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May 3, 2017

Customs, Police Gear Up to Fight Weapons of Mass Destruction

In more than a century and a half of existence, the office of Comptroller of Customs and Excise has seen it all. But often, it’s what you don’t see coming that may hurt the most. Such is the case with weapons of mass destruction, used to great effect in the Middle East and elsewhere. Some rogue nations may threaten to use them on the United States, and northern Central America, especially Belize, is considered the “soft underbelly” of a possible terrorist threat involving use of chemical and biological weapons, or even nuclear ones. As a part of the United States Government’s ongoing work with the Government of Belize to improve border security and bilateral efforts to enhance the security of Belizeans, the U.S. Embassy today handed over equipment to the Belize Customs and Excise Department and the Belize Police Department through the Export Control and Related Border Security Program.  Aaron Humes has more in the following report.

 

Aaron Humes, Reporting

Is it realistic to wonder if material for nuclear, chemical and biological weapons – “weapons of mass destruction” to use the official term – be transported through, or in worst-case circumstances, actually be used in Belize? In an unpredictable world, the answer to that drives local enforcement, according to Acting Comptroller of Customs and Excise, Colin Griffith to borrow from the Boy Scouts and always “be prepared.”

 

Colin Griffith

Colin Griffith, Acting Comptroller of Customs and Excise

“With our location – we are strategically located where and we have challenges in respect to resources, so by these bad individuals, Belize is viewed as a soft target, and we must prepare ourselves. So we appreciate the assistance from the United States in getting our officers prepared. We embrace the military concept that we must prepare for worst case scenario; so while it may appear that it has not happened, it could also be that it didn’t happen and we didn’t recognize it. So we are appreciative of this training that we are able to – if it is happening – find it and put control measures in place so as not to have Belize be a transit point for these types of goods.”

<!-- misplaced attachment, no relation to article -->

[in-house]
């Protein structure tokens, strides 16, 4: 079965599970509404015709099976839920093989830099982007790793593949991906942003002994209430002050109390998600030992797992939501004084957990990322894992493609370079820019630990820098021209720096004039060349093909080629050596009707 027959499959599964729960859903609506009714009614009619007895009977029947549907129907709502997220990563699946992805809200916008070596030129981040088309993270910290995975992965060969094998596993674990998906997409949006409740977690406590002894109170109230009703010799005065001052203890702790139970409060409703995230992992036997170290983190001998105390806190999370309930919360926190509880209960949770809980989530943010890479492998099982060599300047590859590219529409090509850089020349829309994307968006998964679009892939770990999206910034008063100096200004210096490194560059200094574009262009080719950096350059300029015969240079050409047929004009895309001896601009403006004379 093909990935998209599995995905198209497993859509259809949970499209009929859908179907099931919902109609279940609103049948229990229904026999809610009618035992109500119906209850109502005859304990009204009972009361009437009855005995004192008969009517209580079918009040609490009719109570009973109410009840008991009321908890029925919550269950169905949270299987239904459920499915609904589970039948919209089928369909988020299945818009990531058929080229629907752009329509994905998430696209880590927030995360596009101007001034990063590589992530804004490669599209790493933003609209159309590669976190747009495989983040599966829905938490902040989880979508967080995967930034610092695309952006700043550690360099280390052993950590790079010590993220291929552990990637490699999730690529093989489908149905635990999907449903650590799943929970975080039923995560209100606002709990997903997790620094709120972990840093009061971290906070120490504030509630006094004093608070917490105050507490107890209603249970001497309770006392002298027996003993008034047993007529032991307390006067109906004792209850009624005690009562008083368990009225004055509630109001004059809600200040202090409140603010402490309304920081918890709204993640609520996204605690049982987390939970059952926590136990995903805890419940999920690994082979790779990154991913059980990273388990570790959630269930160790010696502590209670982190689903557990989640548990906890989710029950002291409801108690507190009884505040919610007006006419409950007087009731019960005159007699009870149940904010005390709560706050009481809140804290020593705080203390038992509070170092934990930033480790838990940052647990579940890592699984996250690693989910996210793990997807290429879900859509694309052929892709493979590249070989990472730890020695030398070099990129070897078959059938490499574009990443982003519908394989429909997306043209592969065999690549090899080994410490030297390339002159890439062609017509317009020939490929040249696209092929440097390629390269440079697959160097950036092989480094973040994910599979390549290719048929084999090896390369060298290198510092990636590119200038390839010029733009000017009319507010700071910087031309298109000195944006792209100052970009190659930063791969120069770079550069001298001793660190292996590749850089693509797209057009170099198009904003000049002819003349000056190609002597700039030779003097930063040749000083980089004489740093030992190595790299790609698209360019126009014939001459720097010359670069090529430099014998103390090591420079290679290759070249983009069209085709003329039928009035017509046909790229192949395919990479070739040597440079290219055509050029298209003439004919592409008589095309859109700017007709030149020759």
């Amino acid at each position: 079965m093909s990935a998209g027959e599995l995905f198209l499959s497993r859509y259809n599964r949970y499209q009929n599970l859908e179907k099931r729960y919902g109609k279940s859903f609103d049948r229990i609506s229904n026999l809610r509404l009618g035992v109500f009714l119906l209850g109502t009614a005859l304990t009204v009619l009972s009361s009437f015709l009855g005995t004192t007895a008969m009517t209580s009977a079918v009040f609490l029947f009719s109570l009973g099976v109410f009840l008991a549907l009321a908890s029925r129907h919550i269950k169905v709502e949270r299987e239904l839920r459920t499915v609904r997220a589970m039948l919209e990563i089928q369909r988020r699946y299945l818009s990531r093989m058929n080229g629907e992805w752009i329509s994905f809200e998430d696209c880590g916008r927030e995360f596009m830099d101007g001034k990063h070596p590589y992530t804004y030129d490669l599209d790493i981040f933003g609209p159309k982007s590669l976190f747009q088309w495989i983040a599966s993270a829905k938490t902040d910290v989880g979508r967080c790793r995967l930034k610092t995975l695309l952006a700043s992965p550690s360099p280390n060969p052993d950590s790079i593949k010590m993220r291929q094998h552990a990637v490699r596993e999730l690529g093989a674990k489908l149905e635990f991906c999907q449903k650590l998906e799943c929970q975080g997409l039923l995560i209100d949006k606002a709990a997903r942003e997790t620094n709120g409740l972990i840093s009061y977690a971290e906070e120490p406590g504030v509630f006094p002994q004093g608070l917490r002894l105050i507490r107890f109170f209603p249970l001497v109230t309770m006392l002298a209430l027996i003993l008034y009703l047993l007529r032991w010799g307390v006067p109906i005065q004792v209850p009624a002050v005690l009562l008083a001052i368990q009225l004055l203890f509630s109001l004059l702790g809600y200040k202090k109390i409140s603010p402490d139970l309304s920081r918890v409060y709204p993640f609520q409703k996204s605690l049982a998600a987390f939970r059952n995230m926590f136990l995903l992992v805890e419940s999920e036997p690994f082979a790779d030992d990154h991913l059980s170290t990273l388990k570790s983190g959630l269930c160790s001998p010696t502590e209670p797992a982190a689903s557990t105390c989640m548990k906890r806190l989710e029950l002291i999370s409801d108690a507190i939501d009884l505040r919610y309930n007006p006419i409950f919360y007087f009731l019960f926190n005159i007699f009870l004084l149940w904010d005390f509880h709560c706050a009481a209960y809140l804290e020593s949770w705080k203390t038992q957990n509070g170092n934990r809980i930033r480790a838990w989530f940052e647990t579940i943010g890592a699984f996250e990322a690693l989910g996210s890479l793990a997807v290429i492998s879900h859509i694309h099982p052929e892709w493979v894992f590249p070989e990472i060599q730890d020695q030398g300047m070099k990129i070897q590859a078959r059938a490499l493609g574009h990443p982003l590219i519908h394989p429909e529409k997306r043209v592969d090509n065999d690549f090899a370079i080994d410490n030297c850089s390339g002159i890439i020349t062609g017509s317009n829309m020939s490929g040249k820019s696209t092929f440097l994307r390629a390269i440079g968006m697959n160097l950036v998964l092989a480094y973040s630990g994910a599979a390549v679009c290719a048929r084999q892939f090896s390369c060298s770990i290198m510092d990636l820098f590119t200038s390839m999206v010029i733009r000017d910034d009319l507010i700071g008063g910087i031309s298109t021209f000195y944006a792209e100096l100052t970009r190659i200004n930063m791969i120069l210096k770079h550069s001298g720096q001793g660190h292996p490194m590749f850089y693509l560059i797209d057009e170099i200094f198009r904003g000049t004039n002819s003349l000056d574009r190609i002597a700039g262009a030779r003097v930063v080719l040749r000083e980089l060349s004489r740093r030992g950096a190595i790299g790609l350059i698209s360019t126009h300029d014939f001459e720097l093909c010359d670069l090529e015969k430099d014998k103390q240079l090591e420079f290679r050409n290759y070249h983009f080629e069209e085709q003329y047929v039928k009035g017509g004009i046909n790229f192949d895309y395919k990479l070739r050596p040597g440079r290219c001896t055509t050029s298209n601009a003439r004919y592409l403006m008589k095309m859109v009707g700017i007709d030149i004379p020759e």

Gregory Bates, Regional Advisor for the Export Control and Related Border Security program says that this equipment, valued at just under ninety thousand Belize dollars, will increase Belize’s inspection capacity and allow for the identification of radioisotopes and other forms of radiation.

 

Gregory Bates

Gregory Bates, Regional Advisor, Export Control and Related Border Security Program